Nothing, as it turned out. Winiarski’s inquiry was bounced around from office to office until it landed with the archivist of the National Museum of American History. A quick check of the collections turned up a few desultory wine labels and an empty barrel, but little else. When museum officials researched the Judgment of Paris, they realized its significance to the history of American wine. And they sensed an opportunity.
Winiarski’s phone call prompted the Smithsonian to host a symposium in 1996 called “Red, White and American,” including a restaging of the famous Paris tasting. (American wines won again.) As part of the event, Winiarski donated a bottle of his 1973 Stag’s Leap Wine Cellars SLV Cabernet Sauvignon, the top-scoring red wine in the Paris tasting, to the museum’s collection. Chateau Montelena also donated a bottle of its 1973 chardonnay, which scored highest among white wines. The bottles were later designated as national treasures.
More recently, the Smithsonian awarded Winiarski, whose name means “from wine” or “from the winemaker” in Polish, its James Smithson Bicentennial Medal in a ceremony Nov. 21 at Stag’s Leap Wine Cellars, in a room overlooking the vineyard that produced the winning wine. He is the first winemaker to receive the medal, which honors people for contributions to American art and culture. Previous recipients have been prominent in cinema, music and literature.
The seed Winiarski planted in the minds of the Smithsonian curators almost 25 years ago grew into the American Food and Wine History Project at the National Museum of American History. That’s the project that gave us Julia Child’s kitchen and created the exhibit “Food: Transforming the American Table 1950-2000,” which opened in 2012 and reopened in October with fresh displays, including some on beer.
“Research is like a healthy grape vine,” said Paula Johnson, the project’s director since 1997. “Shoots and tendrils grow, berries form and mature, and for our team, every interviewee named yet another person, a place and a story that we wanted to pursue.”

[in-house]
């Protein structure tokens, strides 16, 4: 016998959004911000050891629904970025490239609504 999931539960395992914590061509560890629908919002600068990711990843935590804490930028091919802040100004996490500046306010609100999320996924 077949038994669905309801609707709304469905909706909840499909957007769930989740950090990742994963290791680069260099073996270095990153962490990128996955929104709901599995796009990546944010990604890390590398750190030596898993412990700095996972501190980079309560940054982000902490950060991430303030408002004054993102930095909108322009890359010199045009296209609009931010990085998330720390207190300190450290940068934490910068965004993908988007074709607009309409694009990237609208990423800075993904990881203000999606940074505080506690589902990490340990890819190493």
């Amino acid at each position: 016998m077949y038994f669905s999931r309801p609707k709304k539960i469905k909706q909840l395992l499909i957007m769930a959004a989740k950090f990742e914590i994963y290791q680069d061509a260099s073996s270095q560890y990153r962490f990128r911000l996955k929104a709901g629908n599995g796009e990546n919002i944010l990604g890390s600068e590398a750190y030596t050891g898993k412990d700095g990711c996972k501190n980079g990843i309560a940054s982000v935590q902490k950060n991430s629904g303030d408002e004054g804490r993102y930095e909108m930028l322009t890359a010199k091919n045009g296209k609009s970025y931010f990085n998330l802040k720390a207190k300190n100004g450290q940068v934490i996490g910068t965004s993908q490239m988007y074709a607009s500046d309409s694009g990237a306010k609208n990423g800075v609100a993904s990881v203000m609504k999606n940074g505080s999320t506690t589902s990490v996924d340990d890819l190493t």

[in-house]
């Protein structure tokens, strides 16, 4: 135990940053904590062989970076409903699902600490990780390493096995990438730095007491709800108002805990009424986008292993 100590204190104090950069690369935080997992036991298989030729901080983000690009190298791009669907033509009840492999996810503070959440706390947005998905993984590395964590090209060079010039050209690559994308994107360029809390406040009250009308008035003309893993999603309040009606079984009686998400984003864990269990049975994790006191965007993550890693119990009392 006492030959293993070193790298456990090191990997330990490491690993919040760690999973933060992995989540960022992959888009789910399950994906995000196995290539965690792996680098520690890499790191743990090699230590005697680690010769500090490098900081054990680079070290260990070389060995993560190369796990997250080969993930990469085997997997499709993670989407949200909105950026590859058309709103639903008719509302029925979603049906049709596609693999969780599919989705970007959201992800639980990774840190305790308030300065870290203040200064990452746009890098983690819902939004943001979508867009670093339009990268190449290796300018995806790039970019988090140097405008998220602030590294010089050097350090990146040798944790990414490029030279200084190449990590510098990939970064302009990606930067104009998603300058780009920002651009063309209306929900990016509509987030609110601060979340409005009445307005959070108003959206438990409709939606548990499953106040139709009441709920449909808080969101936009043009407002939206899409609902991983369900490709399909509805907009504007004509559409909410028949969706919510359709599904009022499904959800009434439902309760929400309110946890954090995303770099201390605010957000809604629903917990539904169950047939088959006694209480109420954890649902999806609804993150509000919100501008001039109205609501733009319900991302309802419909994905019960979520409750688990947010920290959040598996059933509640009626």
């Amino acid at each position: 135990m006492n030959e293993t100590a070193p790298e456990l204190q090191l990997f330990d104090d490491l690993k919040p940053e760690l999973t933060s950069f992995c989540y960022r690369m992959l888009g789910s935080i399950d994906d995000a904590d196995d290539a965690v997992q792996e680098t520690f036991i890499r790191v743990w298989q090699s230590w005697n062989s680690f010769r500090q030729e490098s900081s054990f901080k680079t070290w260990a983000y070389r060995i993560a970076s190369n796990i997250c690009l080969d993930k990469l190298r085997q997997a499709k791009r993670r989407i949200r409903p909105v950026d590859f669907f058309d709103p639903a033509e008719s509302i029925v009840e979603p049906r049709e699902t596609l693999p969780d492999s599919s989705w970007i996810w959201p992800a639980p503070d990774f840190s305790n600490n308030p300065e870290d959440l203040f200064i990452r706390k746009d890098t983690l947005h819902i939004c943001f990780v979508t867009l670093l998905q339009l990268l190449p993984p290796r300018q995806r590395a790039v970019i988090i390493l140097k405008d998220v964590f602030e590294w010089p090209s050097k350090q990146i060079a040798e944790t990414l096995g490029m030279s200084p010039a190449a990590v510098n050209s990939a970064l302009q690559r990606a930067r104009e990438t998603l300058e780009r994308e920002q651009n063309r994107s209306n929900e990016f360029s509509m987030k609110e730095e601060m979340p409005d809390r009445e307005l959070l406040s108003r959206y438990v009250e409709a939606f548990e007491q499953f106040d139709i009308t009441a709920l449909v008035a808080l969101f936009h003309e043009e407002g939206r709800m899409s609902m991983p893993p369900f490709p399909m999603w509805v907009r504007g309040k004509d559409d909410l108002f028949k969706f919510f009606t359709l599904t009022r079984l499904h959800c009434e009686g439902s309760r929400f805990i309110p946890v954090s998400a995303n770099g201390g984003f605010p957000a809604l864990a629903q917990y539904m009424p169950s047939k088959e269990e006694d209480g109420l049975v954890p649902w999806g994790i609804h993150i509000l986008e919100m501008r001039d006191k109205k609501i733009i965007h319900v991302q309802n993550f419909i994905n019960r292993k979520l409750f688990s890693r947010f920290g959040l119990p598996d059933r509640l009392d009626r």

The project has sponsored annual winemaker dinners, highlighting issues of labor rights, Mexican American winemakers, and the rise of wine and food in American culture. It collaborates with the Julia Child Foundation for Gastronomy and the Culinary Arts on an annual Food History Gala, and it has recently installed a demonstration kitchen in the museum “for programs that combine history, cooking and conversation,” Johnson said.
“The history of California wine is a wonderful lens to explore shifting demographics and economies, landscape and land use, entrepreneurship and labor,” Anthea M. Hartig, director of the National Museum of American History, said in her remarks at the award ceremony.
Winiarski, now 91, discovered his love of wine in the 1950s while researching the political writings of Niccolo Machiavelli in Italy. He abandoned an academic career and moved his family to California in 1964, where he took a job at Souverain winery. Two years later, he became the first winemaker at the Robert Mondavi Winery. As a consultant, he helped establish Colorado’s wine industry, purchasing grapes in California to be sent to Colorado for processing.
In 1970, Winiarski and some investors purchased an old prune orchard off the Silverado Trail, a few miles north of Napa in what is now known as the Stags Leap District American Viticultural Area. When the 1973, his second vintage, made history in Paris, he famously quipped, “Never underestimate what you can accomplish with a prune orchard.”
Winiarski sold the winery in 2007 to a partnership of Ste. Michelle Wine Estates and Italian vintner Piero Antinori for $185 million. He still owns Arcadia Vineyards, in the Coombsville area of Napa Valley, and sells the grapes to Stag’s Leap Wine Cellars. Through the Winiarski Family Foundation, he supports various Napa land preservation campaigns, the University of California at Davis wine library, St. John’s College in Annapolis (his alma mater), as well as the National Museum of American History.
During his remarks after receiving the Smithson Medal, Winiarski noted that in 1996, when he helped launch the Food and Wine History Project, wine was a sensitive subject.
“We had to be careful about the way we talked about it in a public institution,” he said. “There were people who continued to associate wine with Prohibition — it was booze!” The Smithsonian, he said, helped move wine beyond its image as a mere alcoholic beverage by documenting its role in American culture, life and politics. “They elevated it!”
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